Child & Youth Care Forum

, Volume 45, Issue 1, pp 85–105 | Cite as

Protégés’ Personality Traits, Expectations, the Quality of the Mentoring Relationship and Adjustment: A Big Five Analysis

  • Limor Goldner
Original Paper



Community-based mentoring interventions can benefit high-risk youth. However, meta-analyses suggest that these benefits may be conditioned by protégés’ personality.


Associations between protégés’ personality traits and mentoring expectations, the quality of the mentoring relationship, the perceived mentoring contribution, and levels of adjustment at the end of mentoring were explored using the Big Five model. In addition, the possible moderation of protégés’ personality traits on the relationship between the quality of the mentoring relationship and protégés’ level of adjustment at the end of the intervention and the perceived benefits of mentoring was explored.


Self-reports from protégés, parents, and teachers were used in a prospective research design. The sample consisted of 167 protégés (mean age = 9.58) from Perach, the largest community-based mentoring program in Israel.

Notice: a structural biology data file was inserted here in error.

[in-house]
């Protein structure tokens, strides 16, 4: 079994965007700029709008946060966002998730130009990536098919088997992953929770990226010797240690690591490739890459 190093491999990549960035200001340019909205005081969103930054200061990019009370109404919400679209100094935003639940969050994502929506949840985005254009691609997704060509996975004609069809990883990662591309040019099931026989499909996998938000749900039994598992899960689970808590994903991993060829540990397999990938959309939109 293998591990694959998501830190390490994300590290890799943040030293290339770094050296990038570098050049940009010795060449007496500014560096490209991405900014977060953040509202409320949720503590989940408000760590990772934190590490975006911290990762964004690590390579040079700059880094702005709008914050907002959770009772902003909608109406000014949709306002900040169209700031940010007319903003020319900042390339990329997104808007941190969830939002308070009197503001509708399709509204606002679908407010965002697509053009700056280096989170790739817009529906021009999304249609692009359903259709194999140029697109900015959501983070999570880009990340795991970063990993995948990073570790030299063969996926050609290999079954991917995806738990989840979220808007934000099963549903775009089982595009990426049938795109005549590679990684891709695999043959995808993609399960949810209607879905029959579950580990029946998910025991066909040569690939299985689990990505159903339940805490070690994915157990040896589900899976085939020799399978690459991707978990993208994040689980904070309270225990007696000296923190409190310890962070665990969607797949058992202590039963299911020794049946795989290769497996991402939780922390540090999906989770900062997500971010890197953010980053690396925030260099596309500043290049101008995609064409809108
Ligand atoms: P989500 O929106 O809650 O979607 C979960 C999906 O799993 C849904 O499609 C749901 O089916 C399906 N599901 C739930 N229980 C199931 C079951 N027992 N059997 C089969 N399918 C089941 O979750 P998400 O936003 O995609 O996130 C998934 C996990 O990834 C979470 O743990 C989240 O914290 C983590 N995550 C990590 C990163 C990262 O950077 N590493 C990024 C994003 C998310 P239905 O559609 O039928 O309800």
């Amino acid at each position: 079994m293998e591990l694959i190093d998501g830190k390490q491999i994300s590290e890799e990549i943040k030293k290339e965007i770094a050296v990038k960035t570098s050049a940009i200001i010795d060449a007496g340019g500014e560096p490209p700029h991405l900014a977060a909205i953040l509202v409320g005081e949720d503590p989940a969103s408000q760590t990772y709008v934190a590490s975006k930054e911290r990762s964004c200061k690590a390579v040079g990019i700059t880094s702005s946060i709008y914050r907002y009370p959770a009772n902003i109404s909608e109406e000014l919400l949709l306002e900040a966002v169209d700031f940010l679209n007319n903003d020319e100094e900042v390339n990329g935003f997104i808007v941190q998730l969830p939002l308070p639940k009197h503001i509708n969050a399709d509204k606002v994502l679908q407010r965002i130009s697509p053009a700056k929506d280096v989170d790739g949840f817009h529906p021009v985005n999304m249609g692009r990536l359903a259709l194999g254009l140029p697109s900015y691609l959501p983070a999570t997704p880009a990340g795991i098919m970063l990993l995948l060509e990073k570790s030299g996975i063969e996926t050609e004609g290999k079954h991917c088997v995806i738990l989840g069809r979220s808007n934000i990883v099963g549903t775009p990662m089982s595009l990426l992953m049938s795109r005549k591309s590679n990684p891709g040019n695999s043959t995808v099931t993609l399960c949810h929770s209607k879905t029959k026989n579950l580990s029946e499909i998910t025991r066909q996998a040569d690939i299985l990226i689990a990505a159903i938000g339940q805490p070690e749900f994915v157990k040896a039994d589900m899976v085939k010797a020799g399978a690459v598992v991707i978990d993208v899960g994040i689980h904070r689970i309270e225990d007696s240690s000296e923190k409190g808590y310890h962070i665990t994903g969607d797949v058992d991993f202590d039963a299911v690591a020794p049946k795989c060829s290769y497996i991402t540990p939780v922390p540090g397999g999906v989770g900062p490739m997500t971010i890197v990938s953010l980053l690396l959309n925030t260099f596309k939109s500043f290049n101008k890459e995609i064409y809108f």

Protégés’ agreeableness, extraversion, and openness were positively associated with their expectations. Agreeableness was positively associated with the quality of the relationship. Agreeableness, conscientiousness, and openness were positively associated with protégés’ social and academic adjustment at the end of mentoring, and with the perceived contribution of mentoring, whereas neuroticism and extraversion were negatively associated. Protégés’ personality traits moderated the correlations between the quality of the relationship and their conduct self-concept, as well as the parents’ perceived mentoring contribution.


This study highlights the contribution of protégés’ personality in shaping their ability to benefit from mentoring in terms of adjustment and perceived contribution of mentoring.


Youth mentoring Psycho-social development Personality Protégés’ characteristics 



This study was partially supported by the Israeli Association for Social Science and Education: Grant No. 28 for Ph.D. students.


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© Springer Science+Business Media New York 2015

Authors and Affiliations

  1. 1.Graduate School of Creative Art Therapies, Faculty of Social Welfare and Health SciencesUniversity of HaifaHaifaIsrael

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